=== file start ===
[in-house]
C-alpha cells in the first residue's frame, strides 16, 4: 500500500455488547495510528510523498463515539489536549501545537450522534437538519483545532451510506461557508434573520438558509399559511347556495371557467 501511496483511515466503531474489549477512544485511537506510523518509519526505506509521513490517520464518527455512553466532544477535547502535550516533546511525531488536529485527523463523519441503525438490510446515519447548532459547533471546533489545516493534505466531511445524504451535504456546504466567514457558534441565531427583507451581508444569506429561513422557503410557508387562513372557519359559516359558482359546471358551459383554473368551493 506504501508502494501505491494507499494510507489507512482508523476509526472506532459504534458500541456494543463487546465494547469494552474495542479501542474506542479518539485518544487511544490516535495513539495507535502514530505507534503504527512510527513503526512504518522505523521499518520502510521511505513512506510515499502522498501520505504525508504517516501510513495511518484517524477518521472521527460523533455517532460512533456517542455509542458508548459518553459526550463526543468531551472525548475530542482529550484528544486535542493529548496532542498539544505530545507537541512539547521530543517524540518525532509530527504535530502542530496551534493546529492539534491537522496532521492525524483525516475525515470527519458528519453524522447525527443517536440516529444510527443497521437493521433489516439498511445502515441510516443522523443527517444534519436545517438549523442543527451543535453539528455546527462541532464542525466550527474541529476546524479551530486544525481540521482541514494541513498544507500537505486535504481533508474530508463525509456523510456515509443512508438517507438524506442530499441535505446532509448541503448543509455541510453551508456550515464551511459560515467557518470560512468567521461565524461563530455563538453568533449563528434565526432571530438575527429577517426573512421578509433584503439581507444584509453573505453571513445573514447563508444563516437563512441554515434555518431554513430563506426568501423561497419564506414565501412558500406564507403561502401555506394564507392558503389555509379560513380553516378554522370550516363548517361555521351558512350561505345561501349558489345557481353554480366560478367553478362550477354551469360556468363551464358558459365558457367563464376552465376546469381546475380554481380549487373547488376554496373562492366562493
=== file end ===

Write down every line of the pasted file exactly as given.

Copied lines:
[in-house]
C-alpha cells in the first residue's frame, strides 16, 4: 500500500455488547495510528510523498463515539489536549501545537450522534437538519483545532451510506461557508434573520438558509399559511347556495371557467 501511496483511515466503531474489549477512544485511537506510523518509519526505506509521513490517520464518527455512553466532544477535547502535550516533546511525531488536529485527523463523519441503525438490510446515519447548532459547533471546533489545516493534505466531511445524504451535504456546504466567514457558534441565531427583507451581508444569506429561513422557503410557508387562513372557519359559516359558482359546471358551459383554473368551493 506504501508502494501505491494507499494510507489507512482508523476509526472506532459504534458500541456494543463487546465494547469494552474495542479501542474506542479518539485518544487511544490516535495513539495507535502514530505507534503504527512510527513503526512504518522505523521499518520502510521511505513512506510515499502522498501520505504525508504517516501510513495511518484517524477518521472521527460523533455517532460512533456517542455509542458508548459518553459526550463526543468531551472525548475530542482529550484528544486535542493529548496532542498539544505530545507537541512539547521530543517524540518525532509530527504535530502542530496551534493546529492539534491537522496532521492525524483525516475525515470527519458528519453524522447525527443517536440516529444510527443497521437493521433489516439498511445502515441510516443522523443527517444534519436545517438549523442543527451543535453539528455546527462541532464542525466550527474541529476546524479551530486544525481540521482541514494541513498544507500537505486535504481533508474530508463525509456523510456515509443512508438517507438524506442530499441535505446532509448541503448543509455541510453551508456550515464551511459560515467557518470560512468567521461565524461563530455563538453568533449563528434565526432571530438575527429577517426573512421578509433584503439581507444584509453573505453571513445573514447563508444563516437563512441554515434555518431554513430563506426568501423561497419564506414565501412558500406564507403561502401555506394564507392558503389555509379560513380553516378554522370550516363548517361555521351558512350561505345561501349558489345557481353554480366560478367553478362550477354551469360556468363551464358558459365558457367563464376552465376546469381546475380554481380549487373547488376554496373562492366562493